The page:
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Illinois Universities Planning For Fall: EIU To Require Masks

Jun 10, 2020
Originally published on June 9, 2020 5:44 pm

Colleges around the state are working on their plans to host classes on campus this fall. A few outlined their plans while discussing them with the Illinois Board of Higher Education Tuesday.

Eastern Illinois University President David Glassman is planning for the campus to be open when the fall session begins at the Charleston campus. There will be a couple of extra protective measures.

“We have a policy in place where everyone will have to wear a mask inside and outside on campus," said Glassman noting there will be just a few exceptions to that rule. 

One of those will be inside dormitory rooms.  The school will only offer single occupancy rooms this year, even though Glassman felt roommates are part of the socializing experience.

Other schools plan to offer blended experiences utilizing remote learning and some on campus courses. Gloria Gibson, President of Northeastern Illinois University in Chicago, said she knows students have concerns about returning to campus.

“We have made it very clear that for our students to come back to campus, we must have a safe environment for them. So right now we are looking at perhaps some type of hybrid model for our students as we move forward,” she said.

One student who is fearful of a return to campus courses is Chicago State University senior Tina Scott.

“Colleges are social places. That means holding meetings, being together, hanging out, enjoying college life, but on campus I don’t see social distancing being practiced at all.”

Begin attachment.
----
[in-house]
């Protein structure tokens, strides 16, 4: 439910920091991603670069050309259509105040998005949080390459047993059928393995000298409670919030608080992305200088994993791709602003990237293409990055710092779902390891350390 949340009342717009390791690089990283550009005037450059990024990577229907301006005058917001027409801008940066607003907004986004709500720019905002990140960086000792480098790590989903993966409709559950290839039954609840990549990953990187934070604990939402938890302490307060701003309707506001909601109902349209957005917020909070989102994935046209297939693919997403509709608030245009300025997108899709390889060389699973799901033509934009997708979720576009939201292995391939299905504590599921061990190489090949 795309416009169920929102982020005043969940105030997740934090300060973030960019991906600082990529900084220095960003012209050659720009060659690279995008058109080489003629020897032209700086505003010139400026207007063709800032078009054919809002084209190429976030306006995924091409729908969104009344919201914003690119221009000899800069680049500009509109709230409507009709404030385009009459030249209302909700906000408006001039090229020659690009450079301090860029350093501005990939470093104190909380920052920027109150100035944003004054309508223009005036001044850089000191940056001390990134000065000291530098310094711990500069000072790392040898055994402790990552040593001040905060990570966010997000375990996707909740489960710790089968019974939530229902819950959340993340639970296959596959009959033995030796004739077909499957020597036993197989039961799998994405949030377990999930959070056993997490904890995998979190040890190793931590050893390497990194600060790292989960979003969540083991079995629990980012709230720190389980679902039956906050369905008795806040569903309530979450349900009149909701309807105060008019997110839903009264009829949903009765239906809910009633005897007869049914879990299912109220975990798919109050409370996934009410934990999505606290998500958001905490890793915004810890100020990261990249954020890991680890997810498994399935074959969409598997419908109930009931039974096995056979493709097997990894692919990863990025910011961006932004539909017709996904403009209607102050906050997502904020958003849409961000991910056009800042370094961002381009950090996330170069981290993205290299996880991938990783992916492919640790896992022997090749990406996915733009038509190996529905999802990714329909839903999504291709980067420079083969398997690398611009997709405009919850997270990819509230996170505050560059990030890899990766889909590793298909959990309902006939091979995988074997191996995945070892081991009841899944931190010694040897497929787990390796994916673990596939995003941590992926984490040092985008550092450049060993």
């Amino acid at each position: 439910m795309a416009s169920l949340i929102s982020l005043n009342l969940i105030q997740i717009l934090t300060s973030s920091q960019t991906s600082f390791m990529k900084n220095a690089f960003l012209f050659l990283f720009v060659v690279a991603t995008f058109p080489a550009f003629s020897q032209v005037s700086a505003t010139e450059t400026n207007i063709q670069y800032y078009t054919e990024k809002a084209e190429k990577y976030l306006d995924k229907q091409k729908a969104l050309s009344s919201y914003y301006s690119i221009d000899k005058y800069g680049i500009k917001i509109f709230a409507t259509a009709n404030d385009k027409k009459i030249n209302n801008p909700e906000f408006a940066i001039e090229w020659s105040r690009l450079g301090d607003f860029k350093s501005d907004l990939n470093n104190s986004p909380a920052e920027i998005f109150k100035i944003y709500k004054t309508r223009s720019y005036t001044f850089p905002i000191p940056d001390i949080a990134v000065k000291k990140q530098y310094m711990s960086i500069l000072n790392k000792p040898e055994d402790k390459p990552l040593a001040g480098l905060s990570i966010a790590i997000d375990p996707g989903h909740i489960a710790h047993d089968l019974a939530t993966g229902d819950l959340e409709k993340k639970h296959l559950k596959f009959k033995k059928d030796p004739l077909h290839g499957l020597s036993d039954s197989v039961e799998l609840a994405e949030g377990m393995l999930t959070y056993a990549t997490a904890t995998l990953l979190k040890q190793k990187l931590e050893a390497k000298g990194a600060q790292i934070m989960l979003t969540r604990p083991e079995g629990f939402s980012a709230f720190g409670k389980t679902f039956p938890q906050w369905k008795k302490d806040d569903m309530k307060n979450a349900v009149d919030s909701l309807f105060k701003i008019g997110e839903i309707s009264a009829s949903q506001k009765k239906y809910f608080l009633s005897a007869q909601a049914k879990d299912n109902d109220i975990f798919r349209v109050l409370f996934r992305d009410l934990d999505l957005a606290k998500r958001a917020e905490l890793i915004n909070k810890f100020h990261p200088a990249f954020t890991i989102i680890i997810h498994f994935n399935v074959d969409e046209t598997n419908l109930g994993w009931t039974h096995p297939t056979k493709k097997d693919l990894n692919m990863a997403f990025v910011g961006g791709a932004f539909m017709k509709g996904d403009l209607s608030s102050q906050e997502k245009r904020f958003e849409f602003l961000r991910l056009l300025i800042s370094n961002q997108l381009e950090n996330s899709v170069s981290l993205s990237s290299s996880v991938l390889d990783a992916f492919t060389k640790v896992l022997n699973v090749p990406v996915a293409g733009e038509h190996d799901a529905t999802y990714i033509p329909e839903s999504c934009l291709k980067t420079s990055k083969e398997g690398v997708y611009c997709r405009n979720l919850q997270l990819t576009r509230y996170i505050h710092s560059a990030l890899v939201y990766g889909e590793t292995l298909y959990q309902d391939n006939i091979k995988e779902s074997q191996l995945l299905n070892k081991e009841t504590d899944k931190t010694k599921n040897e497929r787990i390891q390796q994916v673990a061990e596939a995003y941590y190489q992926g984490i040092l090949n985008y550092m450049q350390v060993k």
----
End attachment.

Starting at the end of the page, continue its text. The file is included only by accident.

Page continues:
The hybrid model of remote learning and on campus classes is how Judson University in Elgin will proceed.  Gene Crume is president of the private religious school.  He said that is already the model used at the university.

In East Peoria, Illinois Central College is the community college serving that region.  Sheila Quirk-Bailey, the school’s president, expects more classes to be offered virtually, although certain courses  such as labs will be offered on campus.

“So we never have more than 50 students on a given hallway one way in, one way out. So we can space them out,” said Quirk-Bailey.

Schools are waiting on formal recommendations from Governor J.B. Prtizker as to how to proceed.  An IBHE committee has offered advice to the Governor on dealing with COVID-19  and how to safely re-open schools.  The Governor's recommendations are expected to be made public soon.

The IBHE Board President and college presidents themselves are all making pitches for students to keep attending college.  They have tried to discourage students from taking a gap year, fearing students that do will not come back to college. They are also trying to assuage fears of parents who may not want to spend tuition dollars on remote learning.

“Now more than ever, students need to stay the course… staying in school during these challenging times. No matter what, Illinois higher education is going to be open for business" said John Atkinson, the chairman of the IBHE.

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